The availability of broadband is a known problem for rural areas, despite several federal programs attempting to help. However, past research into this area has suggested that it is not simply the availability of broadband that matters for rural economies, but rather how many people are actively using it.
These studies largely found that adoption rates matter more than availability for rural economic outcomes such as income growth or job gains. This body of evidence also hypothesized that how people were using the Internet also mattered, but a good measure of “use” has evaded researchers to date.
A new dataset from GoDaddy (a large retailer of website domain names and hosting services) provides some new insight into this topic. The data focuses on “ventures” which are defined as individual domain names with an active website. Using data from over 20 million websites, GoDaddy has developed an intriguing measure of broadband use by assessing how many ventures exist per 100 people. GoDaddy estimates that about 75% of the active websites are business-oriented (as opposed to nonprofit or personal sites).
The data is publicly available and is provided at the county level, with plans for monthly and quarterly updates. Recent estimates put GoDaddy’s market share for web hosts at around 15-20% – nearly twice as large as the next biggest provider. Extrapolating to other hosts could change the results, but given the size of GoDaddy’s presence, their data is a good place to start.
As the resulting map shows, non-metro counties are pretty diverse in the intensity of these ventures. Many counties in the South have less than oner venture per 100 people, while more typical values in the Midwest range from one to three. Hotspots of counties with more than six ventures for every 100 people exist in non-metro counties in the Northeast and Colorado but also pop up sporadically across the country.
An initial analysis of the data by professors at the University of Iowa and Arizona State University found that the rate of small-scale entrepreneurs running these businesses had meaningful impacts on their local communities. The lead researcher, Dr. Karen Mossberger, has written many pieces about the importance of “digital citizenship” and argues that this new density-of-websites measure is a good indicator of the extent of online activity in an area.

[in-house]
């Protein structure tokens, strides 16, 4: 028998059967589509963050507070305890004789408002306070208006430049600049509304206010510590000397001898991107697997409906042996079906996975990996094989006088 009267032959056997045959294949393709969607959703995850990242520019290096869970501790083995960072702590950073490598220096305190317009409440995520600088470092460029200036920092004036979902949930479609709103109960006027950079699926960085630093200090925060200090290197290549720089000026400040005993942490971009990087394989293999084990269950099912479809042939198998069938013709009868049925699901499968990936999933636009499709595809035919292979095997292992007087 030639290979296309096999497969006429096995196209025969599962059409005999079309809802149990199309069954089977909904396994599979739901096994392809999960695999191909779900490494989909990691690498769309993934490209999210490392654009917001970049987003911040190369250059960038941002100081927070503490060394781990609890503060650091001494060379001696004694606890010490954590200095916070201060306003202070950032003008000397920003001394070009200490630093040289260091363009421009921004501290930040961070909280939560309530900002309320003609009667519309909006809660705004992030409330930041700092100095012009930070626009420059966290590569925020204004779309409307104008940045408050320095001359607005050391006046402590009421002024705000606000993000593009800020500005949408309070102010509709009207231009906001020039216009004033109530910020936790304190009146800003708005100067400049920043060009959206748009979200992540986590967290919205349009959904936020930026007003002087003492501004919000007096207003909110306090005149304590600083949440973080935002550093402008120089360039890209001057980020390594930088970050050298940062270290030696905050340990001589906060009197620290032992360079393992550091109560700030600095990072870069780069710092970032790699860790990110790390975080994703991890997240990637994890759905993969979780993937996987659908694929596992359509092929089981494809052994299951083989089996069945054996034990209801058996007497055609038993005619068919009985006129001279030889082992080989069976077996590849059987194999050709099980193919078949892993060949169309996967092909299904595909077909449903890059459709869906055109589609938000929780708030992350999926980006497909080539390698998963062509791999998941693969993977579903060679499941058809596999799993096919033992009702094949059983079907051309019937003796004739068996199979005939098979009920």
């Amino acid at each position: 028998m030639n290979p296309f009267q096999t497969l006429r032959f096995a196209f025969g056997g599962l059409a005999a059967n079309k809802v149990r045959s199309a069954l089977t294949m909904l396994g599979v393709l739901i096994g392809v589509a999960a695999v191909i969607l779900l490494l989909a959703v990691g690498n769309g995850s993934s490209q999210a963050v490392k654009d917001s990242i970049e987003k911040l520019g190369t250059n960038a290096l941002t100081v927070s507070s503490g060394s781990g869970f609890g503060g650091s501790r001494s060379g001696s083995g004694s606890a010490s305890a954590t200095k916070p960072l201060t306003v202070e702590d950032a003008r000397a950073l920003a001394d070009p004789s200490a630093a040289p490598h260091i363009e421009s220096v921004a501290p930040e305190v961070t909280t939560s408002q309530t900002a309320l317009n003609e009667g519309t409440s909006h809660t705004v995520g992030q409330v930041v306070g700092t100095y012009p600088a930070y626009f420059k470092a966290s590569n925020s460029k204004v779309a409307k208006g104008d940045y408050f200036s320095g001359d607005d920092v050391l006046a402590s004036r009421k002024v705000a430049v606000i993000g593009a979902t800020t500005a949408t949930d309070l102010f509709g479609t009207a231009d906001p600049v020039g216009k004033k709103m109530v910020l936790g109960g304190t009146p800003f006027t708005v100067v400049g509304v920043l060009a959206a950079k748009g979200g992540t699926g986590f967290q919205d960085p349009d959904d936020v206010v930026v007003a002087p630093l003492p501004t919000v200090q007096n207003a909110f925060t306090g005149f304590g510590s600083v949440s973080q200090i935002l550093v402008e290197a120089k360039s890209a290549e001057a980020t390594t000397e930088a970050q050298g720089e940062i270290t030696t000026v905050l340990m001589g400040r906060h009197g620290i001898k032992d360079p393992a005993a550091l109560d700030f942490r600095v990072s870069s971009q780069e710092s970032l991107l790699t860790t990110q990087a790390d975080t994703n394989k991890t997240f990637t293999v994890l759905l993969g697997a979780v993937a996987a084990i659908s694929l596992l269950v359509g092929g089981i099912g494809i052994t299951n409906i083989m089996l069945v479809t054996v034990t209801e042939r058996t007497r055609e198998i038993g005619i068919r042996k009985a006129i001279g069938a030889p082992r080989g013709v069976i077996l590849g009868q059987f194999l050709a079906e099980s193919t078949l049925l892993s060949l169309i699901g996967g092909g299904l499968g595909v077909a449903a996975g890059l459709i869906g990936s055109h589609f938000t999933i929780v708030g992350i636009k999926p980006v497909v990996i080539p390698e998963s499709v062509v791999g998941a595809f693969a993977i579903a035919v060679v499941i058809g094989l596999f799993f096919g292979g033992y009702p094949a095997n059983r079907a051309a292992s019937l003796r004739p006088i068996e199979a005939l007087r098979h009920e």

A simple correlation between the number of ventures per 100 people and median household income shows a clear positive relationship in nonmetro counties (below). What’s more, ventures defined as “highly active” have an even stronger relationship – each additional one per 100 people is associated with an increase of over $4,700 in income. Similar relationships hold for a prosperity index capturing seven indicators such as poverty, job growth, and education.
Relationship between Venture Density and Income – Nonmetropolitan Counties only
Source: Nov. 2018 GoDaddy VentureForward data; ACS 2013-17 Median Household Income
Of course, a lot of other factors are at play in determining these economic outcomes. But Dr. Mossberger and her team conducted a more thorough analysis that controls for other influential variables like race, age, and local industry mix and still found that each additional highly active venture per 100 people added $331 to each county’s median household income. They also found evidence that these ventures are even more important in places with low rates of broadband adoption and in places that were slow to recover from the 2008 recession (both characteristics of rural areas).
The most recent estimates from the U.S. Census suggest that 75% of households in rural, non-core counties have a broadband connection, which is more than 10 percentage points behind households in metropolitan areas. The results from this new data suggest that more effort should be put into encouraging broadband adoption and use in rural locations – particularly for small businesses that could benefit from expanding their customer base. This is particularly noteworthy given a recent report that nearly 2/3 of existing main street businesses do not currently sell online. Some university-based community engagement programs are already doing exactly this type of work. Expanding on these efforts will be crucial – as will continuing to find new ways to measure Internet “use” by rural communities and residents.